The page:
Despite all these changes, many things have stayed the same. In 1992, KA’s (Kappa Alpha) section was in half of Brown; the author described KA as “the Southern fraternity,” who likes “big parties and cooking out.” This reputation holds true today. AEΠ was known as “the Jewish fraternity” and as a “great group of guys” who had “cool theme parties, like Casino night, but their kegs are pretty lame.” AEΠ is still the Jewish fraternity and still considered to be a great group of guys who have fun parties. As to their current kegs quality—no comment.
Being at Duke is exciting because the history that is everywhere makes us feel like part of a much bigger legacy. Yet, we are still able to make that legacy our own. This is why we see both reputations that persist through the years and reputations that constantly change. I would be interested to hear how other students and alums feel about Duke’s “distinguishing characteristics” over the years.
Do you see your Duke in the color-coded guide to the Duke of 1992?
The Rwandan audiotapes of the International Monitor Institute (IMI) records are comprised almost entirely of the transcripts of radio broadcasts translated from Kinyarwanda into French and English. These are the broadcasts which aired in 1994 during the Rwandan genocide, which took place from April through early July of that year and in which 800,000 Tutsis and moderate Hutus were massacred. The genocide was triggered by the assassination of Hutu President Habyarimana on April 6, 1994. An IMI piece on radio as a tool of genocide (available in the organizational records) summarizes these events: “His plane was shot down on his return from Arusha, Tanzania, where he met with RPF leaders and signed an agreement further limiting his regime’s hold on power (known as the August 1993 Arusha Accords).”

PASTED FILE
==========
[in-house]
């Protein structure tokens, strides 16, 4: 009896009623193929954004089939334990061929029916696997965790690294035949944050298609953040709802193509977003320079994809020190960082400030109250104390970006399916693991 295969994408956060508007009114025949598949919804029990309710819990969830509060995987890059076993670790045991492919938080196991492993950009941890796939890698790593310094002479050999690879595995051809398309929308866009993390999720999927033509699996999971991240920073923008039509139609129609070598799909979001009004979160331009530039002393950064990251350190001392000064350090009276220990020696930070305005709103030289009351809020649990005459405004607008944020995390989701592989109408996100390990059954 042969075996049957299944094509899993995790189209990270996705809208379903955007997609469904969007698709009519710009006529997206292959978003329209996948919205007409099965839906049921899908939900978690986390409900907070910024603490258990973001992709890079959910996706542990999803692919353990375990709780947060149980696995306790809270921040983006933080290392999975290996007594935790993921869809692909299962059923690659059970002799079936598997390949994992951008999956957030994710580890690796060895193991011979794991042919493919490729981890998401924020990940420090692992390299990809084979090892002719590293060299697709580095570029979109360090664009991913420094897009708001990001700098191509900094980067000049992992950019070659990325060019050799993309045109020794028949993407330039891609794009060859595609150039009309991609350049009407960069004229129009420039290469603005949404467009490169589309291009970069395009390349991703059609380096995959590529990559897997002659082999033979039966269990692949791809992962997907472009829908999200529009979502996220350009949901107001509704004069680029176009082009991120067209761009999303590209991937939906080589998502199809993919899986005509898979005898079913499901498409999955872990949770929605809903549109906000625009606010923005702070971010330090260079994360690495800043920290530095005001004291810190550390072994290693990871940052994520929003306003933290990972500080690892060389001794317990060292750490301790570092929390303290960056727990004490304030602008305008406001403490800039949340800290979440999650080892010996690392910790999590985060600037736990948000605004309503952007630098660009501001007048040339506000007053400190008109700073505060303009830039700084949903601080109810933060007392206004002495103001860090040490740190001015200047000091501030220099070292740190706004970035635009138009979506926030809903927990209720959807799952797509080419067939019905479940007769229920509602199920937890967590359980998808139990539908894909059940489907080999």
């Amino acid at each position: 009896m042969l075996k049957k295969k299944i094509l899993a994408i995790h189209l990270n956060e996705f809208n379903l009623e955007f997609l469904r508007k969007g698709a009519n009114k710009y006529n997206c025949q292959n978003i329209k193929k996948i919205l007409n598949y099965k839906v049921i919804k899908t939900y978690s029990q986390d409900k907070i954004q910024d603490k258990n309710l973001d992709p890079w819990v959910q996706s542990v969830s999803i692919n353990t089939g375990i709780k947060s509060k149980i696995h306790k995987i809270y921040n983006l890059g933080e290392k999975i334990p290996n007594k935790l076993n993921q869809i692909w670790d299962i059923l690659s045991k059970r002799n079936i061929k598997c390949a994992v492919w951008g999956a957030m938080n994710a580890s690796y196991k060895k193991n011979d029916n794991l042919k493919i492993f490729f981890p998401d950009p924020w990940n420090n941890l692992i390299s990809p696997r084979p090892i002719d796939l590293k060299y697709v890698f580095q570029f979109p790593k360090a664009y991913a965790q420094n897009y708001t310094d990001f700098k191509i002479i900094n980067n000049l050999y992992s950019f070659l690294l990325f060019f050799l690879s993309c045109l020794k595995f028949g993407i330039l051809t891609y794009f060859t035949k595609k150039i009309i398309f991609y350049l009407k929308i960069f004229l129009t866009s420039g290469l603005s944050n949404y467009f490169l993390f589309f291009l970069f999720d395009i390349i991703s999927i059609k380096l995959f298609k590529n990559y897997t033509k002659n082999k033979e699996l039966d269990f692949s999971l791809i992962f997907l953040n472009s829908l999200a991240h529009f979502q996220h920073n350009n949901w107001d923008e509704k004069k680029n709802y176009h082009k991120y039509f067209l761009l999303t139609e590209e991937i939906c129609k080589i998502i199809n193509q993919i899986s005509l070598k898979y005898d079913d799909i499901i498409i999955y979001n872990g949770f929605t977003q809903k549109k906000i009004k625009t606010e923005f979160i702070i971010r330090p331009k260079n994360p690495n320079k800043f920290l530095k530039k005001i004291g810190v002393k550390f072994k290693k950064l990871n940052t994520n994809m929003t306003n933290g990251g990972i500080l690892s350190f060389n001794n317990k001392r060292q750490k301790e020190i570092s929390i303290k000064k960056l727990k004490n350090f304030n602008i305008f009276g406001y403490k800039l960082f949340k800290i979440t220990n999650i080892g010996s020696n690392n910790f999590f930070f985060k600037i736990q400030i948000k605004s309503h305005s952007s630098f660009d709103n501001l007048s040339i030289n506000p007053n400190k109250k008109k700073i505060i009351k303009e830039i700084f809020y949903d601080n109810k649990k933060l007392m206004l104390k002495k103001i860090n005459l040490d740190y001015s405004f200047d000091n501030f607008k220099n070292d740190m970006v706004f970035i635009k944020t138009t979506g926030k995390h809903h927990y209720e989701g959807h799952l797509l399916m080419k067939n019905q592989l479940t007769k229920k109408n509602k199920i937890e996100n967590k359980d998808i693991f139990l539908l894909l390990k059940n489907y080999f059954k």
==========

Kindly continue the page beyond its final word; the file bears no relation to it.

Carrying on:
During colonization from the late 19th to the mid-20th century, the German and Belgian colonial elite manufactured a native elite in the Tutsis, a process of colonization that Franz Fanon describes in The Wretched of the Earth. Hutus thus experienced discrimination in education and various sectors of the economy. In 1959, Hutus took control of Rwanda following the independence movement, forcing many Tutsis to seek refuge in neighboring countries. In 1990, the Rwandan Patriotic Front (RPF) comprised of exiled Tutsis, invaded Rwanda, initiating a civil war. Habyarimana’s assassination resulted in an escalation of Hutu anxiety that the Tutsis would seize power of the government and that discrimination against Hutus would be reestablished.